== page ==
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Implementing Complementary and Integrative Health in the VA

Taylor SL, Bolton R, Huynh AK, Dvorin K. Implementing Complementary and Integrative Health in the VA. Poster session presented at: National Institutes of Health / AcademyHealth Conference on the Science of Dissemination and Implementation; 2015 Dec 14; Washington, DC.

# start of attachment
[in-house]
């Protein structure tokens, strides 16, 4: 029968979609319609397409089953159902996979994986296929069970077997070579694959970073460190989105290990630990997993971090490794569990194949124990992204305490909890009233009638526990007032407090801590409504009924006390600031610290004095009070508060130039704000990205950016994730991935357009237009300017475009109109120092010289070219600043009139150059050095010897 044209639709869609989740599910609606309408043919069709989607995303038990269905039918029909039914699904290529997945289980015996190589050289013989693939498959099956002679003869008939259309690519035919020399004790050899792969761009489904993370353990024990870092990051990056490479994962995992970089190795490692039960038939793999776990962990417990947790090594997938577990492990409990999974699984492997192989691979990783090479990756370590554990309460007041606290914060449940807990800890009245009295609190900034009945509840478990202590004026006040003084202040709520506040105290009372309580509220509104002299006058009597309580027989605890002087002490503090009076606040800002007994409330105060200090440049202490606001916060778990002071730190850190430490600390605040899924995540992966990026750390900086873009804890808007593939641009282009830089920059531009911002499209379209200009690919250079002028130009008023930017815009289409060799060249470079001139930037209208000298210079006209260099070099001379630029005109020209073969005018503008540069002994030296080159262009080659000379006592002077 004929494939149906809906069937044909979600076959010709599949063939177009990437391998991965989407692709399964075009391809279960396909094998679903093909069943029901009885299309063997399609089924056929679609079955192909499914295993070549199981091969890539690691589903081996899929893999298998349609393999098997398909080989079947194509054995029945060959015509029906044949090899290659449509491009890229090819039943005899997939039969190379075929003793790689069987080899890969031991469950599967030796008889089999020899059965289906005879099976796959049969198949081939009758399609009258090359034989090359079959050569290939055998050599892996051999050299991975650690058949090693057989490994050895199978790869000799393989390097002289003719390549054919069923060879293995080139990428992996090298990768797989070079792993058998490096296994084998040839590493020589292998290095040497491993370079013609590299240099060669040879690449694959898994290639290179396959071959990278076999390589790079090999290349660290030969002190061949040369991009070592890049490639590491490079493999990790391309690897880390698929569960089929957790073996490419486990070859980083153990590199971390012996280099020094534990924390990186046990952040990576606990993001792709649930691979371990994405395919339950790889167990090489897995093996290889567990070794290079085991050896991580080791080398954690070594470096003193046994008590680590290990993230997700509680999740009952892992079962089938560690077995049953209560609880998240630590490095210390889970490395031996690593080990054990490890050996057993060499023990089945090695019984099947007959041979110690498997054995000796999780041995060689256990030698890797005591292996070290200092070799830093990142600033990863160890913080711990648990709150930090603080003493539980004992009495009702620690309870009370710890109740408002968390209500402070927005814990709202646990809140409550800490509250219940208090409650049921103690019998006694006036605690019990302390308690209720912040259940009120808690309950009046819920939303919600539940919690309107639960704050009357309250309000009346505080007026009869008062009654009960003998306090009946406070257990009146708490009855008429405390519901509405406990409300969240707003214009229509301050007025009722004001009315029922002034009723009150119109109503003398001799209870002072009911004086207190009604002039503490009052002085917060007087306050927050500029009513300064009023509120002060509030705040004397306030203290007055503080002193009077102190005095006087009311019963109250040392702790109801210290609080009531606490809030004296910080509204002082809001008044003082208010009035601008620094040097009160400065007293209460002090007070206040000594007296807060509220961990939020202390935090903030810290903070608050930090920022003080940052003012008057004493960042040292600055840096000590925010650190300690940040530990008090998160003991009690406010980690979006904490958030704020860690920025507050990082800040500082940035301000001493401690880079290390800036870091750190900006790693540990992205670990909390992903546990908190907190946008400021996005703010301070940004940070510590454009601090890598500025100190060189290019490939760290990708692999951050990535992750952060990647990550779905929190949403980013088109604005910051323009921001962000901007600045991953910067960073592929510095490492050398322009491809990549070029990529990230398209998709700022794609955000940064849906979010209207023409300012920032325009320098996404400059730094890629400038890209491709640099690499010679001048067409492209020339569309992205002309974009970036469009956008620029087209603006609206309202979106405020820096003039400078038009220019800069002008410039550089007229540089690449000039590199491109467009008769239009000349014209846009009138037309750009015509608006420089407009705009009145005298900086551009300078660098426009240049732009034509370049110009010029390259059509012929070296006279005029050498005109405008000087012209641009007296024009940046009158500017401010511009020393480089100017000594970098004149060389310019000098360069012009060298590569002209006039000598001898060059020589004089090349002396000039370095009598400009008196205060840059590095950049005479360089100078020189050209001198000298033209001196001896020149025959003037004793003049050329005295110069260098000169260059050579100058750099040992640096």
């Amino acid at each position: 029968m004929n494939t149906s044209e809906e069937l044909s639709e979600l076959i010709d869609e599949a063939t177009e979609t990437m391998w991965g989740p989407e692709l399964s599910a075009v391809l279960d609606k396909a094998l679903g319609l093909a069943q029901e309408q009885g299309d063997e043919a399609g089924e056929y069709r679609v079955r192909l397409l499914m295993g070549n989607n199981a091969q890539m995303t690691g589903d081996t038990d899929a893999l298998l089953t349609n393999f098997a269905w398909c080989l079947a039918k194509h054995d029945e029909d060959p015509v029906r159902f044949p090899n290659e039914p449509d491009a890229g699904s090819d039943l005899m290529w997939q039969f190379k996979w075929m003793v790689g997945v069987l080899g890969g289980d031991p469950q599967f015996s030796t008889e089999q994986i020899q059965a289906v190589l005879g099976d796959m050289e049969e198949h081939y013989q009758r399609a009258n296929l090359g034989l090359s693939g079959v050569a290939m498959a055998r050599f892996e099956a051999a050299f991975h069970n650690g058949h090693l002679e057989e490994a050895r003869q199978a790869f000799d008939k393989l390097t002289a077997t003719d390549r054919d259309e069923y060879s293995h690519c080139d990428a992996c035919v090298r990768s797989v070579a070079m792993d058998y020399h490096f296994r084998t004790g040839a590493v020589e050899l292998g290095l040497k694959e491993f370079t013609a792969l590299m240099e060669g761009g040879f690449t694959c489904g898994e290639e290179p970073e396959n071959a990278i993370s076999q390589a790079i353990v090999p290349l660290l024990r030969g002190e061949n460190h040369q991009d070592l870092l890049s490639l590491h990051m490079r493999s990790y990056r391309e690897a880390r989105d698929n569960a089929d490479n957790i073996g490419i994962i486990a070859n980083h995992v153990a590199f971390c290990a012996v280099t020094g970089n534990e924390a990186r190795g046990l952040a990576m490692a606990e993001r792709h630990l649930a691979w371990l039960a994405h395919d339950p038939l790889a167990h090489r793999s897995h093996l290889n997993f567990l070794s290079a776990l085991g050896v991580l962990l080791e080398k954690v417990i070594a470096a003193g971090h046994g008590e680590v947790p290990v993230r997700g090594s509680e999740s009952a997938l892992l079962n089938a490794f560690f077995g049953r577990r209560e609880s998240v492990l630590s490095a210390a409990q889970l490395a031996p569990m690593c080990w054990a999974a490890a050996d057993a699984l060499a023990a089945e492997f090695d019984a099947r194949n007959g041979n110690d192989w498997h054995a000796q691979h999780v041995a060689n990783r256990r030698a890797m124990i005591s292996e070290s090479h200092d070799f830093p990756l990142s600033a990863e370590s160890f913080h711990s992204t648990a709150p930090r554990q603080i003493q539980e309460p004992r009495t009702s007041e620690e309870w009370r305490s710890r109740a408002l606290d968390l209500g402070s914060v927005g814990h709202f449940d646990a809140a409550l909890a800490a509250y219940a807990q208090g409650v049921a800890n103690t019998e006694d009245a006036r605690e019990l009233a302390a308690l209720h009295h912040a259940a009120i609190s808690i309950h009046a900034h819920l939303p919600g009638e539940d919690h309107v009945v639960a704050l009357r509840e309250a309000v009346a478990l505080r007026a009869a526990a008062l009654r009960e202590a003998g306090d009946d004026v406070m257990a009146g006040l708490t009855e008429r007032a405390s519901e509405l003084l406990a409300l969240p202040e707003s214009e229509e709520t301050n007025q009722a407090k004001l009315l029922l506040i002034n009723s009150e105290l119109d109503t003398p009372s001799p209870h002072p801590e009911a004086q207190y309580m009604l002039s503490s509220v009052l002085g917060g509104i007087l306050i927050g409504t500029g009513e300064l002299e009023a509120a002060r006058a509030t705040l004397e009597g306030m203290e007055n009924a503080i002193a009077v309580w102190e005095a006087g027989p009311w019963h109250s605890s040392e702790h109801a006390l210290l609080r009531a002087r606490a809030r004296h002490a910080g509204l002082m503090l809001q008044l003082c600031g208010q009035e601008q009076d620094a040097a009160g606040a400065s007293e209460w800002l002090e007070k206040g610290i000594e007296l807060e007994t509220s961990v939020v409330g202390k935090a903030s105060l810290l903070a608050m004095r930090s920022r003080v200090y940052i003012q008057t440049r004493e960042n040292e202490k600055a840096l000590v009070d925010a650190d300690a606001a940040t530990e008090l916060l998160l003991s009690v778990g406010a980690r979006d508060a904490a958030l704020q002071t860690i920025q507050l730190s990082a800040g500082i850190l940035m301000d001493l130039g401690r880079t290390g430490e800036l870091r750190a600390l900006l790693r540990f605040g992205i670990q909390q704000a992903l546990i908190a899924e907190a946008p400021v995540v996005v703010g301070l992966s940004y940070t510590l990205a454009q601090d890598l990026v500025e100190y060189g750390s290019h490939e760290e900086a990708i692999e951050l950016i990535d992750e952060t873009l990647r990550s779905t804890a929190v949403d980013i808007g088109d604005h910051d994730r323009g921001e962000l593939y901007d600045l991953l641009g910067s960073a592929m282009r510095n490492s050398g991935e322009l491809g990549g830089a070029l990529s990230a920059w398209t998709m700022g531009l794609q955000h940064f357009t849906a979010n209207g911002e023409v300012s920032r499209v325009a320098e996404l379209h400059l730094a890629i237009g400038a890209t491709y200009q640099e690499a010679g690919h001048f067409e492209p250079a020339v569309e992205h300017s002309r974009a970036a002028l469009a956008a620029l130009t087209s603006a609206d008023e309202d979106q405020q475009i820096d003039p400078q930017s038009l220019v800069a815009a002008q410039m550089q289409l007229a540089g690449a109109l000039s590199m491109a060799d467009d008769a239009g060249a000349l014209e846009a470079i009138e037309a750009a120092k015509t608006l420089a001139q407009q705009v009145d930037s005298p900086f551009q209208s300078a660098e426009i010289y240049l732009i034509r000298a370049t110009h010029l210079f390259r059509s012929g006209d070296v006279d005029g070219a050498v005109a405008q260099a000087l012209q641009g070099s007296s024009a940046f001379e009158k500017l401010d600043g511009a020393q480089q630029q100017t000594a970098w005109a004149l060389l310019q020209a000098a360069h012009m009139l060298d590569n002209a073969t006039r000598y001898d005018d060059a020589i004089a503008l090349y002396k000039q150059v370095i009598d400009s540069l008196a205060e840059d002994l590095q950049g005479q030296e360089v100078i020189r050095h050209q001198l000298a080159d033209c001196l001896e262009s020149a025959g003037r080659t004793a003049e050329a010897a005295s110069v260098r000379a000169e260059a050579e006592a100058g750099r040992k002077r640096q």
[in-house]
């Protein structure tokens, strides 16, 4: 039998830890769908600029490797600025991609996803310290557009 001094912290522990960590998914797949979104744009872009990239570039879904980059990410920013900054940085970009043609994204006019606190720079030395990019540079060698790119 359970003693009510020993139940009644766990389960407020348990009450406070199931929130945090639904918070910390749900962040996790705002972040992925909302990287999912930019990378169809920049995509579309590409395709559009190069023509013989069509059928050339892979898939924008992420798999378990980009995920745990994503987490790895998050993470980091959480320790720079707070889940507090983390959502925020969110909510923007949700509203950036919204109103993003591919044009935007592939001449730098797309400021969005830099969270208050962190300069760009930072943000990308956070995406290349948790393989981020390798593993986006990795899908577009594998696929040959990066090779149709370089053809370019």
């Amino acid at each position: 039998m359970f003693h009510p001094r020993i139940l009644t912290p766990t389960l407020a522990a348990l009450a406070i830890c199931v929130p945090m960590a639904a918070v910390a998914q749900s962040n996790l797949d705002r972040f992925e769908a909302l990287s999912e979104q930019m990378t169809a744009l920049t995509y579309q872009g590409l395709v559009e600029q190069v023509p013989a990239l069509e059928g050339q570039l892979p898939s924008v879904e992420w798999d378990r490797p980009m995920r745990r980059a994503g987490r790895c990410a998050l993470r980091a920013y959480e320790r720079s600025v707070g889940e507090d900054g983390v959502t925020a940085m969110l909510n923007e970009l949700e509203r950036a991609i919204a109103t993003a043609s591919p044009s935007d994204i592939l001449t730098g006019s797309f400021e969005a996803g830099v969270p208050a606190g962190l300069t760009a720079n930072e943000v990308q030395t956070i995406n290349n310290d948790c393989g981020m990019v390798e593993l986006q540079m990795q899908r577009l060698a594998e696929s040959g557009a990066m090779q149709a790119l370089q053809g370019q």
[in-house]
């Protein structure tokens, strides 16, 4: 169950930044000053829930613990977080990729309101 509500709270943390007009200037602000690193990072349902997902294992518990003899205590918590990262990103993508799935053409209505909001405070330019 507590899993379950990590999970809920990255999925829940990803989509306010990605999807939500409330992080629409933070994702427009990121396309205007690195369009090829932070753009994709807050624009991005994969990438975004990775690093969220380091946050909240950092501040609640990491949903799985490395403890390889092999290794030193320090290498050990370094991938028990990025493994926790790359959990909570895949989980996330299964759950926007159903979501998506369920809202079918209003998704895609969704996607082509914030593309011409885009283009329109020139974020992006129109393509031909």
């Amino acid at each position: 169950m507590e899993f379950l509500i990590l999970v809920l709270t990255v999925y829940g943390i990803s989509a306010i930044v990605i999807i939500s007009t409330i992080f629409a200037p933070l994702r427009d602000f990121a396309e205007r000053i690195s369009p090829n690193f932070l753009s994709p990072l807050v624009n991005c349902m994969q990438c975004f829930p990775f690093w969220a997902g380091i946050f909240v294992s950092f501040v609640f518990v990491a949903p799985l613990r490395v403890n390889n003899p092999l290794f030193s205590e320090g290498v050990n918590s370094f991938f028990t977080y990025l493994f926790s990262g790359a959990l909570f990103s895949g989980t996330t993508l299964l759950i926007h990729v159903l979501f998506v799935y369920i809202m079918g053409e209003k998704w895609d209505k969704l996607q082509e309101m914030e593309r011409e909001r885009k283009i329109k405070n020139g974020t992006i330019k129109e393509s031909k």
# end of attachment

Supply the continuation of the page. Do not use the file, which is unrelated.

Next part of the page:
Background: Complementary and integrative health (CIH, formerly "CAM") refers to things such as yoga, meditation, and acupuncture. Patients use CIH to supplement or replace standard medical treatment for pain, mental health issues, or other conditions. Providing CIH is a recent national priority at the Veterans Administration (VA), the nation's largest healthcare system. However, little is known about the facilitators and challenges the VA faces with CIH implementation, information that is necessary to spread CIH throughout the VA and potentially useful to other healthcare organizations offering CIH. Methods: We conducted in-person semi-structured interviews with 122 stakeholders at 8 VA medical centers during two-day site visits between February-August 2015. We selected sites based on their having implemented 3+ types of CIH at least a year prior. Sites varied in their geographic location, rural/urban status, and facility size. Stakeholders included executive leadership, CIH-relevant department chairs and their providers, CIH practitioners, and CIH program leaders. We based the interview guide on Greenhalgh's Model of Diffusion in Service Organizations and our prior knowledge of VA CIH implementation issues. Findings: Common organizational-level implementation facilitators included: framing CIH as being an alternative to opioids; aligning CIH with primary care; organizing the individual types of CIH into one program instead of individually integrating them into departments; and having funding, supportive leadership, and an organizational culture receptive to CIH. Common challenges included excessive fear of CIH-related liability, and lack of appropriate space to deliver CIH. Staff-level facilitators included having CIH program managers who were MDs (to counter CIH skepticism faced by medical leadership and department chairs), and hiring staff with scopes of practice that include movement therapy (e.g. recreational therapists). Challenges include provider skepticism toward CIH, CIH practitioners' lack of time and lack of a CIH program coordinator/planner. Patient-level facilitators included patient demand and CIH-users talking with other patients, while challenges included patient skepticism. Implications for DandI Research: We identified implementation challenges and facilitators that other healthcare settings might face in implementing CIH, some of which are more commonly seen in implementation studies while others seemed particular to novel practices having a mixed evidence base, such as CIH.

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